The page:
OJNeph  Vol.2 No.4 , December 2012
Evidence-Based Therapy May Improve Outcome in Glomerulonephritis—A Prospective Field Survey
Abstract: Introduction and aims: Although glomerulonephritis is rare in the general population it is the second most important cause for end-stage renal failure. The therapy of glomerulonephritis is guided by a limited number of individual clinical trials and treatment recommendations are based on meta-analysis and Cochrane Systematic Reviews. The impact of such therapy standards on the prognosis of glomerulonephritis is not known. Methods: Between October 2002 and December 2008 patients with abnormal urine findings and/or decreasing renal function of unknown cause were referred for renal biopsy. In a collaboration of out-patient nephrologists with a major teaching hospital, all patients received treatment recommendations according to evidence-based therapy guidelines based on Cochrane Systematic Reviews. Patient charts were systematically reviewed and patients were re-examined for follow-up until November 2009. Cox Regression analysis was performed to identify independent prognostic factors. Results: Two hundred patients with primary or secondary glomerulonephritis were identified. Complete follow-up data were available from 196 patients with 324 therapeutic interventions. The mean follow-up was 2.8 ± 2.0 years. Among all patients, 37% remained unchanged ill, 13% died, 17% had progressing renal disease, while 19% had a complete and 14% a partial remission. Proteinuria declined in primary glomerulonephritis (5.0 ± 5.4 g/d to 2.1 ± 3.4 g/d, p < 0.001) and secondary glomerulonephritis (4.8 ± 4.6 g/d to 2.7 ± 3.1 g/d, p = 0.004). The highest rates of remission were observed in minimal change disease (83%) and membranous nephropathy (50%). Survival was lowest in MPGN and secondary rapid-progressive glomerulonephritis (33% and 50%, respectively). 70 (22%) interventions were complicated by adverse events resulting in treatment cessation in 25 cases. Cox univariate analyses identified the following parameters to improve outcome: Histology, no tubulointerstitial fibrosis, primary glomerulopathy, absence of hypertension at presentation, diabetes, ischemic heart disease, no diuretics or insulin, serum creatinine < 175 μmol/l, blood pressure < 160 mmHg, age < 60 ys, prednisolone, cyclosporin A, azathioprine, and follow-up by 24 hr urine. In a multivariate forward Cox regression analysis, tubulo-interstitial fibrosis had a hazard for the combined end-point of death, dialysis and progression of renal failure of 4.4 (95% confidence interval (95% CI: 1.8 - 10.6) while intensive follow-up by regular 24 hr urine collections reduced the risk to 0.3 (95% CI: 0.1 - 0.7), treatment with prednisolone had a hazard of 0.3 (95% CI: 0.1 - 0.9), and cyclosporin A therapy a hazard of 0.2 (95% CI: 0.02 - 1.4). Application of Cochrane review based therapy guidelines along with intensified monitoring of renal function prolonged dialysis-free survival by 1.7 years. Conclusions: In a multivariate model of standardised glomerulonephritis therapy the presence of tubulointerstitial fibrosis was associated with death or progresssive renal disease, while prednisolone-based therapy regimens and intensified nephrological follow-up resulted in a significant delay of endstage-renal failure. This result should direct future health care policies because glomerulonephritis accounts for nearly 20% of the dialysis population.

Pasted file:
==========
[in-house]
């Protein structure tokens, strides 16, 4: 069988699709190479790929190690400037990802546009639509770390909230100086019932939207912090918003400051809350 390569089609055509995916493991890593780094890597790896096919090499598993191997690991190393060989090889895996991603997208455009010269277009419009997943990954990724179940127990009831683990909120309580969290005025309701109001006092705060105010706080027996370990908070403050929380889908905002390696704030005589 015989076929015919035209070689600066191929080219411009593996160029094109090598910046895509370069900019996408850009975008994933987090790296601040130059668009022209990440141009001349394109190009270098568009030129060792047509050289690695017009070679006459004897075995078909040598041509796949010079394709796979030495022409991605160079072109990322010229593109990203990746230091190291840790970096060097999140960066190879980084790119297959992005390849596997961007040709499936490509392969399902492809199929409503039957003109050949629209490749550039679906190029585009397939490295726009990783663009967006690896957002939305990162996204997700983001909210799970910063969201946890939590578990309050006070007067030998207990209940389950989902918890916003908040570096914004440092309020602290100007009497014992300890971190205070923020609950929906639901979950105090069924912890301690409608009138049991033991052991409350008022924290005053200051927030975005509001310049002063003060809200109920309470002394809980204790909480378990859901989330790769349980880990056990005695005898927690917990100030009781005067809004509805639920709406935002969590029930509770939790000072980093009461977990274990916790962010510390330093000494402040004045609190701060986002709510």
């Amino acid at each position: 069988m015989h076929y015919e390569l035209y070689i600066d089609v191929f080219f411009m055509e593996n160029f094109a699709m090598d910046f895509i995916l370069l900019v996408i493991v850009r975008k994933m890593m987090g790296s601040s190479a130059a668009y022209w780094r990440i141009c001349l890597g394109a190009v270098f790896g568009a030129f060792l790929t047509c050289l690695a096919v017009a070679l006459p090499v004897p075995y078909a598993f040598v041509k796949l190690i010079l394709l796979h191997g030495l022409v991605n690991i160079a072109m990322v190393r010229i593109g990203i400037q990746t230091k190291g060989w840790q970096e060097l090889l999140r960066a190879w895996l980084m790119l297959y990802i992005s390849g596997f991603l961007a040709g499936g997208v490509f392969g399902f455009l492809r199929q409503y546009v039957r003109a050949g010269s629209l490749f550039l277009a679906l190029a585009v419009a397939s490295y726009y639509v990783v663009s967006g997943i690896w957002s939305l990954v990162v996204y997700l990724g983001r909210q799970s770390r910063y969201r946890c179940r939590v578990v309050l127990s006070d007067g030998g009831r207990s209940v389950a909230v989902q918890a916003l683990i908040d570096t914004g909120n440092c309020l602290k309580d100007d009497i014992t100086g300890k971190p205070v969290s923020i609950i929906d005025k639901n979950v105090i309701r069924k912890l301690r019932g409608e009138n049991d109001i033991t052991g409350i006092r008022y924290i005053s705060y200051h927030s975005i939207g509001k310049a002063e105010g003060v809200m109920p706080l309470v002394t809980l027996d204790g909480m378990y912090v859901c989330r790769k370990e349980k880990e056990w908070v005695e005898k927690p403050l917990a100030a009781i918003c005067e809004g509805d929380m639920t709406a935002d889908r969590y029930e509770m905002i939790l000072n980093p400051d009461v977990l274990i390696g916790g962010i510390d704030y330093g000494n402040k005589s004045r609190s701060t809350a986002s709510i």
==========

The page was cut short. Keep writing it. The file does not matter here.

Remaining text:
Cite this paper: N. Braun, A. Schweisfurth, H. Gröne and G. Kundt, "Evidence-Based Therapy May Improve Outcome in Glomerulonephritis—A Prospective Field Survey," Open Journal of Nephrology, Vol. 2 No. 4, 2012, pp. 49-59. doi: 10.4236/ojneph.2012.24009.

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